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Marvel 1602
Marvel 1602.jpg
Cover to 1602 #8, featuring from left to right: Matthew Murdoch, Virginia Dare, Rojhaz, Sir Nicholas Fury, and "John" Grey. The scene was based on a famous sketch of the men involved in the Gunpowder Plot of 1605 against King James.[1]
Publication information
Publisher Marvel Comics
Schedule Monthly
Format Limited series
Genre , alternate history, superhero
Publication date November 2003 - June 2004
Number of issues 8
Creative team
Writer(s) Neil Gaiman
Artist(s) Andy Kubert
Scott McKowen (covers)
Colorist(s) Richard Isanove

Marvel 1602 is an eight-issue comic book limited series published in 2003 by Marvel Comics. The limited series was written by Neil Gaiman, penciled by Andy Kubert, and digitally painted by Richard Isanove; Scott McKowen illustrated the distinctive scratchboard covers. The eight-part series takes place in a timeline where Marvel superheroes have been transplanted to the Elizabethan era; faced with the destruction of their world by a mysterious force, the heroes must fight to save their universe. Many of the early Marvel superheroes — Captain America, Nick Fury, the X-Men, and the Fantastic Four — as well as villains such as Doctor Doom and Magneto appear in various roles.

Neil Gaiman had always been a fan of Marvel, and editor Joe Quesada approached Gaiman to work on a project which eventually evolved into 1602. Upon release, the work was well-received, although some critics pointed out that Gaiman's work was a significant departure from his work The Sandman and with such high expectations the result was ultimately disappointing.

Regardless, the success of the novel led to three sequels, entitled 1602: New World , Marvel 1602: Fantastick Four and the upcoming Spider-Man: 1602. There is also a short story titled Son of the Dragon starring the 1602 version of The Hulk in the second issue of Hulk: Broken Worlds.

Contents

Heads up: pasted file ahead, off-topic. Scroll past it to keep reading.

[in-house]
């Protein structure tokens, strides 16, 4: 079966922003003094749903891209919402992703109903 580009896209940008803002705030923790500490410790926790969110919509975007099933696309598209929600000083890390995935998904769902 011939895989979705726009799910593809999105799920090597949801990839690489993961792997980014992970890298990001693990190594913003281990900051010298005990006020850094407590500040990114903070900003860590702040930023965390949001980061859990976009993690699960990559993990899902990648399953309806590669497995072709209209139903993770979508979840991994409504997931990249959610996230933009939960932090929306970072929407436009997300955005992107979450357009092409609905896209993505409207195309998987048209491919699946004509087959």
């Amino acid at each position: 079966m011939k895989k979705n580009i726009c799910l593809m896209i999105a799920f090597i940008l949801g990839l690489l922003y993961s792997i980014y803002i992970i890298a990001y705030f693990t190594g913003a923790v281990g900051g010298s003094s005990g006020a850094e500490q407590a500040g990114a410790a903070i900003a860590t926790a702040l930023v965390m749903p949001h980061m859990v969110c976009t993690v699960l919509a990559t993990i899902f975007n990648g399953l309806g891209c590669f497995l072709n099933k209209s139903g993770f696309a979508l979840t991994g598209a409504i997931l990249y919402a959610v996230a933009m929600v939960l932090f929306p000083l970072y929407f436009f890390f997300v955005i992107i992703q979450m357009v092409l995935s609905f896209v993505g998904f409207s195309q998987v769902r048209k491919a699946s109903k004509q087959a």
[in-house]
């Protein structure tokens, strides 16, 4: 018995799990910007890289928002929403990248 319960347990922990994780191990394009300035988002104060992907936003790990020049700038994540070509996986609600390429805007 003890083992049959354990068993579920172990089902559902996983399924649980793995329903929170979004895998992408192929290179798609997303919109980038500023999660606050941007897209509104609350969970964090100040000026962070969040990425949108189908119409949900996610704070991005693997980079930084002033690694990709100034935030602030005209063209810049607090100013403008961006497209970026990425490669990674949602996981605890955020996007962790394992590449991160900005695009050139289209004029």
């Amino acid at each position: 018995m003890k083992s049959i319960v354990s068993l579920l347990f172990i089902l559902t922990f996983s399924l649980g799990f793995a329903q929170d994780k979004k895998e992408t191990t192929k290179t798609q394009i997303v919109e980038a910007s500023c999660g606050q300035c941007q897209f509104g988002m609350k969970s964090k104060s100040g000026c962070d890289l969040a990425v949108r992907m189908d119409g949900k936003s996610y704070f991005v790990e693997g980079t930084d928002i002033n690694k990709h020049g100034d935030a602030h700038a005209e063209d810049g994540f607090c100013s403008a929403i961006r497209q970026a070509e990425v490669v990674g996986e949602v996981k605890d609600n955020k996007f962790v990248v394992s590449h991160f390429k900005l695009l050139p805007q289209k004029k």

Background

Neil Gaiman stated in an afterword to the series that he had always viewed the Marvel universe as "magic".[2]1602's editors Nick Lowe and Joe Quesada approached Gaiman after Quesada became Marvel's Editor in Chief with the intent for Gaiman to work on a project for Marvel. Gaiman eventually agreed to write a Marvel Comic in August 2001, although he wasn't sure what it would contain.[2] When the September 11, 2001 attacks occurred, Gaiman decided that he didn't want planes, skyscrapers, bombs or guns in his comic— "I didn't want it to be a war story, and I didn't want to write a story in which might made right – or in which might made anything."[2] On a trip to Venice soon after, Gaiman was struck by how the "past seemed very close at hand"; he returned from the trip knowing the story he wanted to tell.[3] The time was chosen because "it was a nice place to set the story. It gave me America and it gave me a lot of things that I wanted in terms of the way the world was changing. It also gave me the sense of wonder and magic."[4]

Gaiman described writing the series as odd, since he hadn't written comics in half a decade; the story was trimmed down significantly as the size went from six 36-page chapters to eight 22-page segments. He also wanted to write a comic that was different from The Sandman, his most recognized work. The profits of the series went to help fund his Marvels and Miracles LLC company, which is fighting for the rights to Marvelman.[4]

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Illustration

Kubert's pencils (top) contrasted with the finished panel

Unlike usual penciled pages, Marvel 1602 used a technique called "enhanced pencils", whereby the finished pencil drawings are sent straight to the colorist instead of to an inker first.[5] This technique had been used before on Kubert's Origin, and results in cleaner and more elaborate lines.[5]